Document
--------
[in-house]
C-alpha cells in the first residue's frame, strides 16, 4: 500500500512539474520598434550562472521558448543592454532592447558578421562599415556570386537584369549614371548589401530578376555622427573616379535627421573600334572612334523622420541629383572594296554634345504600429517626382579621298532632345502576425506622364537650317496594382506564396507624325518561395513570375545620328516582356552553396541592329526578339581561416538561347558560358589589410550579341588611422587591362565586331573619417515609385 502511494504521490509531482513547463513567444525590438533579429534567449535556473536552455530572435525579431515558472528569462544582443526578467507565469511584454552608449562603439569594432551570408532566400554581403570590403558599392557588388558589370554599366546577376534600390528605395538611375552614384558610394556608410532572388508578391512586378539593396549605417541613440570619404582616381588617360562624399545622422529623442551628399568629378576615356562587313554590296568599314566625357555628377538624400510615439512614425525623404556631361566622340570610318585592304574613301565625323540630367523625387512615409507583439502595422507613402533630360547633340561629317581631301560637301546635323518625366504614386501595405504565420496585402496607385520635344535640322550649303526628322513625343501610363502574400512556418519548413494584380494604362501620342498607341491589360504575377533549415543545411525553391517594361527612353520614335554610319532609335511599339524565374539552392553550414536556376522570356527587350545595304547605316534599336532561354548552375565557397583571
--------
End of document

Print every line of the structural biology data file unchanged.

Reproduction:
[in-house]
C-alpha cells in the first residue's frame, strides 16, 4: 500500500512539474520598434550562472521558448543592454532592447558578421562599415556570386537584369549614371548589401530578376555622427573616379535627421573600334572612334523622420541629383572594296554634345504600429517626382579621298532632345502576425506622364537650317496594382506564396507624325518561395513570375545620328516582356552553396541592329526578339581561416538561347558560358589589410550579341588611422587591362565586331573619417515609385 502511494504521490509531482513547463513567444525590438533579429534567449535556473536552455530572435525579431515558472528569462544582443526578467507565469511584454552608449562603439569594432551570408532566400554581403570590403558599392557588388558589370554599366546577376534600390528605395538611375552614384558610394556608410532572388508578391512586378539593396549605417541613440570619404582616381588617360562624399545622422529623442551628399568629378576615356562587313554590296568599314566625357555628377538624400510615439512614425525623404556631361566622340570610318585592304574613301565625323540630367523625387512615409507583439502595422507613402533630360547633340561629317581631301560637301546635323518625366504614386501595405504565420496585402496607385520635344535640322550649303526628322513625343501610363502574400512556418519548413494584380494604362501620342498607341491589360504575377533549415543545411525553391517594361527612353520614335554610319532609335511599339524565374539552392553550414536556376522570356527587350545595304547605316534599336532561354548552375565557397583571